Germany cancels Verizon’s government contract due to spying fears

Verizon will no longer provide internet services to a number of German government departments, as their contract has been cancelled as part of a restructuration of the federal government’s interdepartmental communication network.

Current government communication networks are mainly based on two network infrastructures – IVBB (Information Network Berlin-Bonn), which allows fast and secure data exchange between the different locations in Berlin and Bonn, and IFMGA / BVN (Information Federal Administration / Federal Administrative network) – and the federal-state interconnection network (Germany online infrastructure – DOI).

Verizon has been providing the infrastructure for the IVBB, and this contact was originally set to expire in 2015.

The re-organization of the whole network will go beyond mere modernization, the Interior Ministry noted in an official statement on Wednesday (via Google Translate).

“The pressures on networks as well as the risks from highly developed viruses or Trojans are rising,” they noted, and added that they will be increasing security for these and other reasons.

“There are indications that Verizon is legally required to provide certain things to the NSA, and that’s one of the reasons the cooperation with Verizon won’t continue,” commented German Interior Ministry spokesman Tobias Plate.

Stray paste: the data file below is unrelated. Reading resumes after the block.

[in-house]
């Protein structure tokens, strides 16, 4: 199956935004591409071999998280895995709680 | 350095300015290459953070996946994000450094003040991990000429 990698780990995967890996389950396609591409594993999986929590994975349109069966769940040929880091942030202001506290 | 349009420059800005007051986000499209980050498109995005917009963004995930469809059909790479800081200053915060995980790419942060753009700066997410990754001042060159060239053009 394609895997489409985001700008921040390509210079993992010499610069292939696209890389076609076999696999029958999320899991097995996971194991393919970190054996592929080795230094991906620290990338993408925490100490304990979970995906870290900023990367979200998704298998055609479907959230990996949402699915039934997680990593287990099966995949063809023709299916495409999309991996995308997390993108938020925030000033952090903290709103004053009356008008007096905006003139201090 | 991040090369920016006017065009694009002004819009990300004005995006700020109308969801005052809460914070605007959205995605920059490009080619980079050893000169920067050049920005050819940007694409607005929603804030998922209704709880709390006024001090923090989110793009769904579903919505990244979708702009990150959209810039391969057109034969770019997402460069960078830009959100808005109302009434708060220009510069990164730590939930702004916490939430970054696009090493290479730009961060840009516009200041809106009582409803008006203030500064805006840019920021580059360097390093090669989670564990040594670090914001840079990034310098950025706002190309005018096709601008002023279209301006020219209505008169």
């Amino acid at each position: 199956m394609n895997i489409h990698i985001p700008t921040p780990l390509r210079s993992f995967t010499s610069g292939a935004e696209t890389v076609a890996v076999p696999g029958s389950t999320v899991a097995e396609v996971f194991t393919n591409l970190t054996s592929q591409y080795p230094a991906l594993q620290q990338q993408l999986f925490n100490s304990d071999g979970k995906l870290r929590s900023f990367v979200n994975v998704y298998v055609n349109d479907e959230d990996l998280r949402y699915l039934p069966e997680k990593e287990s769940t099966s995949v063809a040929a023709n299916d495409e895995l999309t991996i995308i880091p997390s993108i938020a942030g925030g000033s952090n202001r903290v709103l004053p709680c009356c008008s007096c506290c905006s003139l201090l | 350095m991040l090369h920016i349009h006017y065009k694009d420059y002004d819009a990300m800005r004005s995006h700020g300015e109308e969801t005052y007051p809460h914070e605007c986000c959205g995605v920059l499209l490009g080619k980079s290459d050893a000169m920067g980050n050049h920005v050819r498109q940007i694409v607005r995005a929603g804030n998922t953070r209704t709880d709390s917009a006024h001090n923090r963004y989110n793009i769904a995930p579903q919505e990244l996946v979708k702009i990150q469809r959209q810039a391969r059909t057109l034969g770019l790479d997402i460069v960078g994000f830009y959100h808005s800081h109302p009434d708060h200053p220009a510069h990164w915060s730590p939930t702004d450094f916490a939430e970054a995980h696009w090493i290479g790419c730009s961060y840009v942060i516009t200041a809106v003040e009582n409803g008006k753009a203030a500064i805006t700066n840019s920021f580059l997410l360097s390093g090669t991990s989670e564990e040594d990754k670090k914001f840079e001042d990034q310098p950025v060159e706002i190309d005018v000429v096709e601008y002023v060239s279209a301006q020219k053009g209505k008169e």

“Furthermore, the ties revealed between foreign intelligence agencies and firms in the wake of the US National Security Agency affair, show that the German government needs a very high level of security for its critical networks.”

The contract will be reportedly picked up by German carrier Deutsche Telekom.

“Verizon Germany is a German company and we comply with German law,” Verizon spokesman Detlef Eppig commented the news. “The US government cannot compel us to produce our customers’ data stored in data centres outside the US, and if it attempts to do so, we would challenge that attempt in a court.”

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